I wish to point out to Members the procedure for questions. There are 30 seconds, and 30 seconds only, for Deputies to put their questions and the Minister has two minutes to respond. Deputies have a supplementary question and the Minister answers it. There is a final supplementary question and a final answer from the Minister. I ask Members to adhere strictly to that so that we get through as many questions as possible.
Ceisteanna ar Sonraíodh Uain Dóibh - Priority Questions
1. Deputy John Lahart asked the Minister for Transport, Tourism and Sport his views on the delay between the implementation of the BusConnects network redesign and the planned roll out of the new core bus corridors and lanes. [52436/18]
I thank the Acting Chairman for the riding instruction. What are the Minister's views on the delay between BusConnects phase 2, which relates to the bus spines and new corridors that we, on this side of the House, strongly support, and the implementation of phase 1, which relates to the network changes?
As the Deputy is aware BusConnects is one of the flagship investments to be delivered under Project Ireland 2040 and the ten year national development plan, NDP. The programme is made up of a number of different components, namely, building a new network of improved bus and cycle lanes; redesigning and expanding the network of bus services; introducing simpler fare structures and new ticketing technology; implementing a new bus livery; providing new and improved bus stops and shelters and new park and ride sites; and, importantly, transitioning the entire urban PSO bus fleet to low emission technologies.
The objective of these proposals under BusConnects is to improve bus journey times that will benefit many millions of passenger journeys each year; provide a bus service that is easier to use and understand; enable more people to travel by bus than ever before; and also provide a network of cycling infrastructure that will enable more people to cycle across the city.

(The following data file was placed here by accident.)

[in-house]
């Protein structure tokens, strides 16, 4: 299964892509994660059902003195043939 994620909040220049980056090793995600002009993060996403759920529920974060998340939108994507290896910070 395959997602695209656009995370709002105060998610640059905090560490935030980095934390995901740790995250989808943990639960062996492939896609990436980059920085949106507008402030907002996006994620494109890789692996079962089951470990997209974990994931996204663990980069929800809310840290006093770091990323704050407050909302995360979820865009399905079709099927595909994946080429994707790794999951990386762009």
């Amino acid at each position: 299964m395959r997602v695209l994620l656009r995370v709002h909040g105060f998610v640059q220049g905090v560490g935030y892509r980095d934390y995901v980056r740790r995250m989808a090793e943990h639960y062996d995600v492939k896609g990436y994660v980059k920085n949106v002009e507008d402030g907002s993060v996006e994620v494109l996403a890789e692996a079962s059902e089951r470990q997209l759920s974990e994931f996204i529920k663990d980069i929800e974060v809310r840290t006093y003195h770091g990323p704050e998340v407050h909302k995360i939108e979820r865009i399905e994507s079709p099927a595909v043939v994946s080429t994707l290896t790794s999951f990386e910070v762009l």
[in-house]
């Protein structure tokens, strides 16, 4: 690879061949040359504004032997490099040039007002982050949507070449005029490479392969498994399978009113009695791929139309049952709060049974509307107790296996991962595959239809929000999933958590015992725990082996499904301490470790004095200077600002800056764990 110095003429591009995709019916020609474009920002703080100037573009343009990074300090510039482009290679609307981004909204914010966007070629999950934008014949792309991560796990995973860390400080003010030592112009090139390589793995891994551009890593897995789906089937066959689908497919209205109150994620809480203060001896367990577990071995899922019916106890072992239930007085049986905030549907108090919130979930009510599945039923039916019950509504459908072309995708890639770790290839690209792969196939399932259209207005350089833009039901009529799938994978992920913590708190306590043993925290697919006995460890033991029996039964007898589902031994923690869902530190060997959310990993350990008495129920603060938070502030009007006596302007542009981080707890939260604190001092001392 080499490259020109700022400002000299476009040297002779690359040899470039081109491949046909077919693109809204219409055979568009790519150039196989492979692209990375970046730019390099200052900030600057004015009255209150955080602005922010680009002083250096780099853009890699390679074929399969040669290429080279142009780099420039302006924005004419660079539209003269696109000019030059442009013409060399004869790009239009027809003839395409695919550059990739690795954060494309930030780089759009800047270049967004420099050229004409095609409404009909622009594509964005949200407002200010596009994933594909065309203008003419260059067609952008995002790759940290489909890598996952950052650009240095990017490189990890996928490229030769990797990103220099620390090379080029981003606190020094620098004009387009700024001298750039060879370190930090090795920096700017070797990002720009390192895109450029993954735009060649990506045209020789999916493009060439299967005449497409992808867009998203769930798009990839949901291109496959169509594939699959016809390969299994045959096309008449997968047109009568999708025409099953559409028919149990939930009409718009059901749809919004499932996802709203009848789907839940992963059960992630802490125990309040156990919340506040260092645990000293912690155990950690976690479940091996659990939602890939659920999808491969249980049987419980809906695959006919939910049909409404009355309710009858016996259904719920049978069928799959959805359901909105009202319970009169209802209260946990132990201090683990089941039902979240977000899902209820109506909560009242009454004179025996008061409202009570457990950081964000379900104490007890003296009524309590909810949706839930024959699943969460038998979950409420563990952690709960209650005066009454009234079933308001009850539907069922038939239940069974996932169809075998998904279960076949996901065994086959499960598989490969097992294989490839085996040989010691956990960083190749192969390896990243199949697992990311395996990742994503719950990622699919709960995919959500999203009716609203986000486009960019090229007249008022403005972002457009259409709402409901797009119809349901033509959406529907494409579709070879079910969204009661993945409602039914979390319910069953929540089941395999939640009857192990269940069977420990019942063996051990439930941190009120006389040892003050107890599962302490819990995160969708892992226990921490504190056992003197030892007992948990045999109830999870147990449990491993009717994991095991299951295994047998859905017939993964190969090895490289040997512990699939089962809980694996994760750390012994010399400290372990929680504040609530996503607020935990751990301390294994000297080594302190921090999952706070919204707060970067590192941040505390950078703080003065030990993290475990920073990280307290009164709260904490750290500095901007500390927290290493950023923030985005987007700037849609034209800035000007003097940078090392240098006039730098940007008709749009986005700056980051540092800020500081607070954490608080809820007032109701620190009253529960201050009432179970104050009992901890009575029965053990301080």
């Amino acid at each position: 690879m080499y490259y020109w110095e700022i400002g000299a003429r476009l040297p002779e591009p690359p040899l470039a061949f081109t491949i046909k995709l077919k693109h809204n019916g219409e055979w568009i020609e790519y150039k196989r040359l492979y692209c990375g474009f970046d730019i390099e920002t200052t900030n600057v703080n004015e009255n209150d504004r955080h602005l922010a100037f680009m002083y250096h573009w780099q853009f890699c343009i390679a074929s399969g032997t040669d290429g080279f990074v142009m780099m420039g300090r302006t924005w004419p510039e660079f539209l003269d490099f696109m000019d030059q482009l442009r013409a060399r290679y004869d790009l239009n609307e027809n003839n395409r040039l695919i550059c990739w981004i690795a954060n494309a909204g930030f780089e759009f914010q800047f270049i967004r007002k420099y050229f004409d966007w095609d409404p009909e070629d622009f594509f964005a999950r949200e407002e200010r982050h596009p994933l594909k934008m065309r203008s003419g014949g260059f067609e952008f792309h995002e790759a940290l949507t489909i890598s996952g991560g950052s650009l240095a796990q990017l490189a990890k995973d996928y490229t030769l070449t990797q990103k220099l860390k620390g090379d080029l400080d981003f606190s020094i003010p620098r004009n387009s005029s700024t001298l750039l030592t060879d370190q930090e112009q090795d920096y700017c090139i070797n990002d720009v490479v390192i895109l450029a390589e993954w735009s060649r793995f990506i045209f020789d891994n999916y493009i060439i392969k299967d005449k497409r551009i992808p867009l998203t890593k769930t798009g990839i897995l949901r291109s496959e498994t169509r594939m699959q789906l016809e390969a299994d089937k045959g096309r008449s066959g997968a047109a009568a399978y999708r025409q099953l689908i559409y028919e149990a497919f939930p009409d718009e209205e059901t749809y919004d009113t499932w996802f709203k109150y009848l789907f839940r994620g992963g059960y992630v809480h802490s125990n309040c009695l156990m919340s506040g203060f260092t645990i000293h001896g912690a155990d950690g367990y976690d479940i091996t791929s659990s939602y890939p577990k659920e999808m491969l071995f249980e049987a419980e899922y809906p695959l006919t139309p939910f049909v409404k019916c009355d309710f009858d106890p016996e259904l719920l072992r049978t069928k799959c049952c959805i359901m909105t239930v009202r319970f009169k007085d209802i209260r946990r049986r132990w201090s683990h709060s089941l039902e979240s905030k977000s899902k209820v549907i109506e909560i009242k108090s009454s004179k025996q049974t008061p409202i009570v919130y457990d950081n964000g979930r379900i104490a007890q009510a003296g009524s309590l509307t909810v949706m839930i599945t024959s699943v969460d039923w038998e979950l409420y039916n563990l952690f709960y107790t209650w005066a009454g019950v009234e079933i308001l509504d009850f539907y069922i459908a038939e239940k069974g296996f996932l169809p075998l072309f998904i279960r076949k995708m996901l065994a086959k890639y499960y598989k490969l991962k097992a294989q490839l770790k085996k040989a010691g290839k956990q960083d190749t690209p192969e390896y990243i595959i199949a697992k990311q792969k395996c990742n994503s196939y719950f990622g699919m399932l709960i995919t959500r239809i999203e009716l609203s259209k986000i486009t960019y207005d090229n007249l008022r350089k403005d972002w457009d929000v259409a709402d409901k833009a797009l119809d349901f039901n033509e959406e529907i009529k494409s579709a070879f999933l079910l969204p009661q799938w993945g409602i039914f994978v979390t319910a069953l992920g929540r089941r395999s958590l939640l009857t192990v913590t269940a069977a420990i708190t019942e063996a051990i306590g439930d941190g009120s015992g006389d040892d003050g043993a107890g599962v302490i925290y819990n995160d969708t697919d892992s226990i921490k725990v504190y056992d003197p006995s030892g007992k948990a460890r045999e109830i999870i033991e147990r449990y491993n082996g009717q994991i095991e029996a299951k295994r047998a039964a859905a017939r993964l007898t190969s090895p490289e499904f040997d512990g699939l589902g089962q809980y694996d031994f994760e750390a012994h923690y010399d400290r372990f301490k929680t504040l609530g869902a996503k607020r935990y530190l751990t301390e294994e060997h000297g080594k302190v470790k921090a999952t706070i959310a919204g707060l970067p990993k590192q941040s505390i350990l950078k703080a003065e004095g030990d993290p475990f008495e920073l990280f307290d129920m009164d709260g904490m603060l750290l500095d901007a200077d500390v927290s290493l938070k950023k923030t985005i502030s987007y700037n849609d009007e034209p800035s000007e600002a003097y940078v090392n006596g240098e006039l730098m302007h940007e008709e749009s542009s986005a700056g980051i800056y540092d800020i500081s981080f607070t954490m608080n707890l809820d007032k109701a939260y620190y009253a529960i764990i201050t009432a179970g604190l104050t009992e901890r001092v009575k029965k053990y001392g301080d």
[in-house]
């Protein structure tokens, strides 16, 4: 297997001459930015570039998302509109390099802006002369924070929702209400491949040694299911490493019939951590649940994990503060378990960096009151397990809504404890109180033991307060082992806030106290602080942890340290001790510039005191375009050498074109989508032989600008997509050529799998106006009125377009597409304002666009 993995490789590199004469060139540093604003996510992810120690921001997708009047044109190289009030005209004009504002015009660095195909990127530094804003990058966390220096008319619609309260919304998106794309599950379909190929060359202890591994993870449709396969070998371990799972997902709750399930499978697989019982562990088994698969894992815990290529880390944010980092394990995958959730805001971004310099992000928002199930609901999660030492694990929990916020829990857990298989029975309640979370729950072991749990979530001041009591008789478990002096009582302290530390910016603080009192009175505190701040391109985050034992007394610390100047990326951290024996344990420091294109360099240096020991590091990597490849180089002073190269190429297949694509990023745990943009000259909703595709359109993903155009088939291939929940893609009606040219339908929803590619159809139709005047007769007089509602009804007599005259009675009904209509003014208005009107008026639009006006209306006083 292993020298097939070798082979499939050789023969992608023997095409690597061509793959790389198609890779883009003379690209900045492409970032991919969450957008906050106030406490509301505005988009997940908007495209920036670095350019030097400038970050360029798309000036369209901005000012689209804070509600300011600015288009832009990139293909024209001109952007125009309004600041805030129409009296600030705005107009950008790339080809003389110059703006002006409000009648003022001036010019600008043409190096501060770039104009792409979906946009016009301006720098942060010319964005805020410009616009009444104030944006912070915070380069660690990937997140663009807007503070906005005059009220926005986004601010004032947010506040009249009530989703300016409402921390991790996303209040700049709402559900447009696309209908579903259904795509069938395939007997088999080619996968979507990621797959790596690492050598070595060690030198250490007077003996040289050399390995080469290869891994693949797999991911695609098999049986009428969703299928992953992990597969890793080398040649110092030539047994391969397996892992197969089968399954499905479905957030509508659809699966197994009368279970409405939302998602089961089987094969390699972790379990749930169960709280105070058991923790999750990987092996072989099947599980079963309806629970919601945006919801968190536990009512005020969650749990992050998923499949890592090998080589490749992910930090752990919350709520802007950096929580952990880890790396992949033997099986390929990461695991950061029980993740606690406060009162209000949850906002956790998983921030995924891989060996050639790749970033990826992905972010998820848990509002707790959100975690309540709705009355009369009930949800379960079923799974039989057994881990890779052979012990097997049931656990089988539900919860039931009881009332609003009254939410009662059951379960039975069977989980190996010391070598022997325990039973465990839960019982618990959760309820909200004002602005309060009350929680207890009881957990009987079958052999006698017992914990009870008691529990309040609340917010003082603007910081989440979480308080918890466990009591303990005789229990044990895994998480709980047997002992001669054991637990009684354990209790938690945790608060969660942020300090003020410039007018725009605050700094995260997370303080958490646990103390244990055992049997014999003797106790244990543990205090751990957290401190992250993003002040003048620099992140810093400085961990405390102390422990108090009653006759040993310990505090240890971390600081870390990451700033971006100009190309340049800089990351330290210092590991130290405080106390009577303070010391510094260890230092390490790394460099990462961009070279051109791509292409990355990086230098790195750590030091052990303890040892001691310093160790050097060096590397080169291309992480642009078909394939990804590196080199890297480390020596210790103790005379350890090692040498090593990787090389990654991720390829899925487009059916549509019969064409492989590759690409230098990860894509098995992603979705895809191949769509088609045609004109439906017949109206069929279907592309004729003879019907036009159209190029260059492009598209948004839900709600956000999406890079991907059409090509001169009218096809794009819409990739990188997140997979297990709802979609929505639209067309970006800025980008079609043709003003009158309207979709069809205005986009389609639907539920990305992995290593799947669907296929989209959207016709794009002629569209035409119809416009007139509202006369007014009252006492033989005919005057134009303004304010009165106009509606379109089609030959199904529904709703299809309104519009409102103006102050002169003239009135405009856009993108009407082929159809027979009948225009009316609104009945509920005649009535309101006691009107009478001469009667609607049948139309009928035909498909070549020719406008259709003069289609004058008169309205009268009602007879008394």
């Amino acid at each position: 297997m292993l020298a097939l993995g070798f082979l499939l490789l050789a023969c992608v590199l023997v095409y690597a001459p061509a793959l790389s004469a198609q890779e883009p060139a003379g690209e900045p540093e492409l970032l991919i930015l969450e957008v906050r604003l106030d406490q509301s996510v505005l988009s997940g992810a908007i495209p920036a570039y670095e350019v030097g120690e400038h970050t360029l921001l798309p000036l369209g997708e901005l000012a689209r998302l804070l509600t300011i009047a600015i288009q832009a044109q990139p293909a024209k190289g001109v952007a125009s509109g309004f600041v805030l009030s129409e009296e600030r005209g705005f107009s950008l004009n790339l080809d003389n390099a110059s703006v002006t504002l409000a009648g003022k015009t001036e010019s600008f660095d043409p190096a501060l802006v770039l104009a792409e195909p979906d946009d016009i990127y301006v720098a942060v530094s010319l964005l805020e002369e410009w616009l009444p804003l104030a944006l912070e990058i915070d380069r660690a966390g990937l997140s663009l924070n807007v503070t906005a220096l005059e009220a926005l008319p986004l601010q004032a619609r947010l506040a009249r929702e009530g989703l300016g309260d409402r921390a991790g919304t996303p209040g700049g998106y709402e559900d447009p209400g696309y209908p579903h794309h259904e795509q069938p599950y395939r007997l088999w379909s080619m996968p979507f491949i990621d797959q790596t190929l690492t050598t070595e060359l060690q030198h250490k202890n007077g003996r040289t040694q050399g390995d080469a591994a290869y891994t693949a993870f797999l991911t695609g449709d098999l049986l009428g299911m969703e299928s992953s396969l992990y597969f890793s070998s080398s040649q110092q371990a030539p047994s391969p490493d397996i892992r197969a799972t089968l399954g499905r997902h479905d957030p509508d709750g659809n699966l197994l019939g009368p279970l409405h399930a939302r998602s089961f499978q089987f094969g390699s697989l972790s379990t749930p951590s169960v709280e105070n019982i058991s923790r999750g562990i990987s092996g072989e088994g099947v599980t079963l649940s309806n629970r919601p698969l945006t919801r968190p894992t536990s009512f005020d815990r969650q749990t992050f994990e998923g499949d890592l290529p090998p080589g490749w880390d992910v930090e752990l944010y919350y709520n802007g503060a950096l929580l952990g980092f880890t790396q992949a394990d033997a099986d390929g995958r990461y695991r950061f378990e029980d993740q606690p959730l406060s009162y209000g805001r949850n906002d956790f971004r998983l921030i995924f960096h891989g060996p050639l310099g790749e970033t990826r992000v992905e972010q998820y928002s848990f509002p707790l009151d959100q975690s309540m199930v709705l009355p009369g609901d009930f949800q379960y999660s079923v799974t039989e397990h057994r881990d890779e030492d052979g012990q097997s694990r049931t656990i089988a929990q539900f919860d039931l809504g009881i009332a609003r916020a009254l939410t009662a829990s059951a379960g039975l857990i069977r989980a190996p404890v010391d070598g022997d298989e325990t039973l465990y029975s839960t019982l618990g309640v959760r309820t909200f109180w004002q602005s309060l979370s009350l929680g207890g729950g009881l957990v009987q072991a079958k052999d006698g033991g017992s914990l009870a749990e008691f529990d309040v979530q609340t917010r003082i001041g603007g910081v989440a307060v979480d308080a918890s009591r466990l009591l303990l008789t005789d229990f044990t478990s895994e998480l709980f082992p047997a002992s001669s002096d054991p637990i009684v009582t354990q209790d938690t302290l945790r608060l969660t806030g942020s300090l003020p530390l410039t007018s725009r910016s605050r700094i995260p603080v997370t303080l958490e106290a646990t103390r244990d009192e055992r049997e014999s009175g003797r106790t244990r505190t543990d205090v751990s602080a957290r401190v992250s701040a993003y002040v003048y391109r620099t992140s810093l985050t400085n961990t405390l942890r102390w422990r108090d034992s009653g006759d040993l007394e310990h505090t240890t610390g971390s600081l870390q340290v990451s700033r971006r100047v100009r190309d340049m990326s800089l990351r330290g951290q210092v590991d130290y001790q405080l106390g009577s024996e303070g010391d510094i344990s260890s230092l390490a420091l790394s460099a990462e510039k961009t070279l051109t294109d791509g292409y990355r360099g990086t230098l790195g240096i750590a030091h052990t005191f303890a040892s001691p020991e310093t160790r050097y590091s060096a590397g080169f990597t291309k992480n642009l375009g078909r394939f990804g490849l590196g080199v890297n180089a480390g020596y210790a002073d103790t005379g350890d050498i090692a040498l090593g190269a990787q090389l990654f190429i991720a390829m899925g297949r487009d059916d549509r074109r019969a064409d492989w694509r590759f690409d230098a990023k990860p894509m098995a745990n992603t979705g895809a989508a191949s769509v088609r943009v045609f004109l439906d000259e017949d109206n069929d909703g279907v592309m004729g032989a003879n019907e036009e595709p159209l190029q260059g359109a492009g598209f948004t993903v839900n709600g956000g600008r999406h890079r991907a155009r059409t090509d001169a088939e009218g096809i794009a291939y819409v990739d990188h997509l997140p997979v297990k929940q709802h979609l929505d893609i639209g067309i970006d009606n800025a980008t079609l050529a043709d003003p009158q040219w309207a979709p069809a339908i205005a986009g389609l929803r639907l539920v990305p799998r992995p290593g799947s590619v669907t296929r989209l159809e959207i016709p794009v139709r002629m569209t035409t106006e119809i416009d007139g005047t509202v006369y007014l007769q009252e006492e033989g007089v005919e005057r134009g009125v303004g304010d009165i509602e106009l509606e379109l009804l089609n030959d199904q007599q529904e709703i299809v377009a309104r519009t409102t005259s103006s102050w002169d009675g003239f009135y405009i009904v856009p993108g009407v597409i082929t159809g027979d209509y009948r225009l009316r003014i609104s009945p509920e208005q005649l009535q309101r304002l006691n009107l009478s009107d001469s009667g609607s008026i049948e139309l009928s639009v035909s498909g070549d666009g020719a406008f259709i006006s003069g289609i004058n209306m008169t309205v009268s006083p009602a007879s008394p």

Each of the components is significant in its own right while collectively they have the potential to transform how we use the bus in Dublin and in the other cities when rolled out there. The Deputy's question seems to suggest discord where none exists. All significant investment programmes such as BusConnects are made up of different components which can be progressed at different times and at different speeds.
With BusConnects Dublin, the National Transport Authority, NTA, has been running the consultation phase on two distinct components, first, the network redesign - this is about configuration of all the bus services that will run for passengers - and, second, the proposed new bus lanes. These are the dedicated road infrastructure that will form the 16 main corridors into the city on which the bus services, and cycleways, will run.
We all know of the significant public consultation that has taken place in recent months in relation to the bus network. There was a huge response to that consultation, with more than 30,000 submissions. The NTA is currently considering all submissions received with a view to issuing a revised network design for further public consultation in 2019.
It is envisaged that the implementation of the final network will take place in 2020. The network redesign can be implemented on the existing road network with some enhancements at key interchange locations which will be provided as we roll out the new network.
I know the Minister supports this, as do we on this side of the House. Phase 2 puts in place the infrastructure. We believe it makes more sense to implement phase 1 first, to put in place the corridors, and then change the network. According to a briefing we received last week by the NTA and Dublin Bus, some of these corridors will not be in place until 2027, the date for the construction completion and implementation of the metro. What will happen between now and then? There will be an increases in the bus fleet and a network redesign, about which the Minister and I both had issues, despite our support for the project from the start. What will happen between 2020 and 2027 as traffic congestion increases in the city and without the corridors to carry it? What are the Minister's plans for this?
I will try to answer the Deputy's question. Bus corridors are not the first thing to go in in this situation. The last major overhaul of the bus network in Dublin was implemented without any infrastructure developments accompanying it. The network redesign, which is the first thing, can be done in advance of the introduction of the new bus lanes. This will obviously take time. A large number of corridors, 16, will be brought in. It will not all be put in in 2027. There is a process which will involve many different applications, representations and consultations because they are controversial. It is not the case that we will plonk them down in 2026-2027, and the gap that the Deputy is suggesting is not the case.
Thank you, Minister.